Sergio Chotsourian‘s second album in post-Los Natas project Ararat (review here) was both more cohesive than its 2009 predecessor, Musica de la Resistencia (review here), and thicker. Indeed, it was his bass tone that made the rumble in extended tracks like “Caballos” and “La Ira del Dragon (Uno)” so indispensable. Ararat has a different dynamic than did Los Natas, but hearing the beginning of what will hopefully be a long process of development has been part of the fun of listening to the band so far. Still, it’s the songs themselves more than their context that stand out, and every time I listen to “Lobos de Guerra y Cazadores de Elefantes,” I swear it seems like my brain is going to turn into liquid and start seeping out of my ears. It’s hard not to dig a record that makes you feel that way.
6. Ufomammut, Oro: Opus Primum
I’ll admit, this one’s a bit of a running gag I have with myself. Ever since I put Ufomammut‘s Eve as the number six on my top 10 of 2010, I’ve regretted it, and the thing about Oro: Opus Primum is (review here) that it’s only half the album, with Oro: Opus Alter still to come as the second part of their Neurot Recordings debut. So when I was wondering where to stick this thing on the list, the number that immediately came to my head was six and there it stands. Amazing to think that we’ll get another Ufomammut record before the year’s out. I look forward to hearing that, and in the meantime, there have been several occasions for which nothing has seemed quite doomed enough that Oro: Opus Primum has fit just right. Ufomammut have been and continue to be something really special.
5. Orange Goblin, A Eulogy for the Damned
What’s not to like about the prospect of a new Orange Goblin record? Nothing, that’s what. With killer songs like “Acid Trial,” “The Fog,” “The Filthy and the Few” and blistering leadoff single “Red Tide Rising,” A Eulogy for the Damned (review here) was the first highlight of 2012 and a fitting summation of much of what’s always been awesome about the band, who’ve become godfathers of the British heavy underground. The production on the album is cleaner than the band comes off live, but the energy in the tracks is undeniable, and it’s with that that Orange Goblin justify the five-year wait since 2007′s Healing through Fire last tore the heavy rock scene a new arsehole. They might be real rock ‘n’ roll’s best kept secret at this point, and their seventh album sends the damned out with a fitting tribute from some of their own kind.
4. Conan, Monnos
Try though I may — and I should probably say here that I haven’t tried — I still can’t get the riff to “Grim Tormentor” from Conan‘s Monnos (review here) out of my head. The album, which was the follow-up to 2011′s split with Slomatics and 2010′s mighty Horseback Battle Hammer debut, found the British trio bringing their songwriting up to a level to match Jon Davis‘ monstrous guitar tone, furthering their dual vocal approach between Davis and bassist Phil Coumbe while upping the pace somewhat on the album’s first half lend fleetness to the stomp in Paul O’Neil‘s drums. Monnos‘ second half was more ethereal, slower, swampier, with the morose “Golden Axe” paving the way for “Headless Hunter” and “Invincible Throne” to level everything in their path with atmosphere as dense as their musical weight. Easily the heaviest album I’ve heard so far this year.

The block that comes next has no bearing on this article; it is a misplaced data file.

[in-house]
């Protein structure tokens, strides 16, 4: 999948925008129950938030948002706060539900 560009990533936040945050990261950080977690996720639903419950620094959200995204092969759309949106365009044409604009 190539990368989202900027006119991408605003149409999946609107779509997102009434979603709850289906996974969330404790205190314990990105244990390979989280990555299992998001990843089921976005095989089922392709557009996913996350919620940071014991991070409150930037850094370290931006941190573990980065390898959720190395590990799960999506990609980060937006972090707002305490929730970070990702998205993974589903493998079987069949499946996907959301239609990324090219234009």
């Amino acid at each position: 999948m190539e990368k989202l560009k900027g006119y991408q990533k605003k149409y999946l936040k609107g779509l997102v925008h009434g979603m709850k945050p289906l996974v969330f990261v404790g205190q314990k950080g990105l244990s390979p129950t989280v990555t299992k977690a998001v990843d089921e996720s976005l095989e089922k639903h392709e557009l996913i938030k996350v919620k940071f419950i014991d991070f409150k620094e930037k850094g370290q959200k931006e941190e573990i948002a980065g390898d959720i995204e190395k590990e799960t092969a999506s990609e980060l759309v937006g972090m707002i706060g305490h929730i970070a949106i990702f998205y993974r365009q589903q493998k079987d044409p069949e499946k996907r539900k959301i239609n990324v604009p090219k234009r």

3. Greenleaf, Nest of Vipers
Whenever I do these lists, I hit a point where on a given day they’re all number one. Sometimes it’s just between two albums. In 2010, it was six. This list, so far into 2012, it’s three, and Swedish heavy rock supergroup Greenleaf‘s Nest of Vipers (review here) is the first of them. I’ve been stoked on this record since before I heard it, and while that probably doesn’t do much to argue for my impartiality on the matter, I also don’t give a crap, because Greenleaf fucking rules. I’ll have an interview in the weeks to come with guitarist Tommi Holappa (also ex-Dozer) about the band, and once again, this is definitely one that is going to reappear on the top 20 come December. Not a doubt in my mind. I wasn’t sure the band would be able to live up to 2007′s landmark Agents of Ahriman, but the more I listen to Nest of Vipers, the clearer it becomes that they did precisely that.
2. Ancestors, In Dreams and Time Brilliantly melodic, rife with complexity of emotion and execution, Los Angeles-based Ancestors‘ third album, In Dreams and Time, was the full-length answer to last year’s blissfully melancholic Invisible White EP. Finding the band mature, progressive and worshiping the song rather than the form, they transcended genre as easily as they embarked on it, crafting a wash of melody in Moog, synth, organ, guitar and vocals alike in their richest arrangements yet, culminating in what’s probably the single best extended guitar solo I’ve heard in the last five years on 19-minute closer “First Light,” a song that’s got so many ups and downs contained within its runtime that it’s practically an album unto itself. A gorgeous record and one that has enriched my excitement for Ancestors as they continue to throw creativity in the face of expectation and not look back either on what they’ve done before or what others think they should be doing.
1. Saint Vitus, Lillie: F-65